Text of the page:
“A number of unique factors this year combined with long-term trends to create the devastating and unprecedented fires of 2020. But a major reason for the massive scale of the destruction is that natural fires and burning practices first developed by Indigenous people have been suppressed for generations.
Wildfires are essential to many Western ecosystems, restoring nutrients to the soil, clearing decaying brush, and helping plants germinate. Without these fires, vegetation in woodlands, grasslands, and chaparral shrublands accumulates, so more fuel is available to burn, especially when a megadrought keeps drying the fuel out, year after year. A debt to the landscape starts to mount, and when it comes due, there is hell to pay.
“If we’re not using fire in the same way that this landscape evolved with over millennia, then we could be creating a situation where we’re creating a further imbalance,” said Don Hankins, an environmental geographer at California State University Chico and a Plains Miwok Indigenous fire practitioner.”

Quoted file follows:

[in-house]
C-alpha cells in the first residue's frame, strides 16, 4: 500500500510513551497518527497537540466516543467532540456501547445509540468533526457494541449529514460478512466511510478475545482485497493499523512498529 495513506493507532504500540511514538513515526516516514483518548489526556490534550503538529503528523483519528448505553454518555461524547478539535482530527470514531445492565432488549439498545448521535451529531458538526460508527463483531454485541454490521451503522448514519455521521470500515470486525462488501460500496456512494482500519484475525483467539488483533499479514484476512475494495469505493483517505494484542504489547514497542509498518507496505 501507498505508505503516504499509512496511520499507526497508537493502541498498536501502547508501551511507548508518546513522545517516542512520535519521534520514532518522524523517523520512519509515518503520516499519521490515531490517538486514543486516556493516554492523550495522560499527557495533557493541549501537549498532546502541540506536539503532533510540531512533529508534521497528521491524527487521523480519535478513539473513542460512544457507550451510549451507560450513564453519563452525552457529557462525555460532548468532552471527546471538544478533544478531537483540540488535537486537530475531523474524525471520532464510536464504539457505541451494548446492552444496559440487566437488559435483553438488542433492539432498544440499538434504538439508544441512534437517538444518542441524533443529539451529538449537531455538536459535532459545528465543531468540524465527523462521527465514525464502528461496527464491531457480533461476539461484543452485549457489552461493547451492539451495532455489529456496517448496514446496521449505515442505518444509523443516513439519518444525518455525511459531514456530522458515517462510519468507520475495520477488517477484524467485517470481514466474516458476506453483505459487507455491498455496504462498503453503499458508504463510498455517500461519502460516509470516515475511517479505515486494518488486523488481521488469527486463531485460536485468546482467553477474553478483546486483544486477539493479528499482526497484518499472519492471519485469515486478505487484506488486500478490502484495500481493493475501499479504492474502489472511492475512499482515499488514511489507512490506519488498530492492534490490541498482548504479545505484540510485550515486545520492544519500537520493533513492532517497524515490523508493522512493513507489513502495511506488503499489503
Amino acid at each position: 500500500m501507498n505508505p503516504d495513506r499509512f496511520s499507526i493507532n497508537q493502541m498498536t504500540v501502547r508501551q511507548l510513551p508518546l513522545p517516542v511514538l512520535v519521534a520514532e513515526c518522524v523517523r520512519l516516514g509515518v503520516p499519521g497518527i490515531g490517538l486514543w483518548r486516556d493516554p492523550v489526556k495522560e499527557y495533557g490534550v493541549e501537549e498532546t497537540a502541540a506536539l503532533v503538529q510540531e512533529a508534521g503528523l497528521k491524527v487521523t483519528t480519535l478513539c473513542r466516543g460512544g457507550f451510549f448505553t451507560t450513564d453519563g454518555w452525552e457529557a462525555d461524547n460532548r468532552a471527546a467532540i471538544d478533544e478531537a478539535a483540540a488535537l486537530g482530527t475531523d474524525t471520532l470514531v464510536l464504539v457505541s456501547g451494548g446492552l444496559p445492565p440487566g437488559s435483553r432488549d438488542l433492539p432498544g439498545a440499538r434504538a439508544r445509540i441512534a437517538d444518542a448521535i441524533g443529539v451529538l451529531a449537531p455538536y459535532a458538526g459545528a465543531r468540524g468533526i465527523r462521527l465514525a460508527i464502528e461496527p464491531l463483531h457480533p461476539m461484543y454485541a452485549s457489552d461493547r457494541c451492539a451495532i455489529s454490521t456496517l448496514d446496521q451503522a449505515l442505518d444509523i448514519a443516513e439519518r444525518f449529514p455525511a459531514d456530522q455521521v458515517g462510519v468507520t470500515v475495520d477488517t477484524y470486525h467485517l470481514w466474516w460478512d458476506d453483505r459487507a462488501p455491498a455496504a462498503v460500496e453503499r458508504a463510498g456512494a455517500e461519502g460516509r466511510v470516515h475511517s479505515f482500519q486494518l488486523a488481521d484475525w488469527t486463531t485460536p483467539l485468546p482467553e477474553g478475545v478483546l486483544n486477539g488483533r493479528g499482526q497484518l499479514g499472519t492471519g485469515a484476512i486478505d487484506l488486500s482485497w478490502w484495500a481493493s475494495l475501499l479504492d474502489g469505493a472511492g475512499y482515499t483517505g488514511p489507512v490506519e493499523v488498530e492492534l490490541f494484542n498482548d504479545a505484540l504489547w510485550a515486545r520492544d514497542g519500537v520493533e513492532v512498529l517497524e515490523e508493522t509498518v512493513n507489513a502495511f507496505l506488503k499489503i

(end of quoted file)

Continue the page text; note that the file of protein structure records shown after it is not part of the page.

“With the suppression of natural fires and indigenous burning practices, some sections of the forest grew to be anywhere from twice as dense to 10 times as dense as they were when fires were more frequent, increasing the likelihood of what’s known as a “stand-replacing fire.” These are massive blazes that can wipe out almost all of the living trees in an area, including towering overstory trees. When there’s a drought, more trees means there’s less water to go around, leading to drier and more flammable vegetation.”
“The question now is how to scale up these Indigenous burning practices across federal, state, and private land and develop an appreciation for the knowledge behind them. Even with the record-breaking blazes across the United States in recent years, there are still millions of acres of wildlands that have yet to burn and could still be devoured in megafires. And as the climate changes, more areas will become primed to ignite.”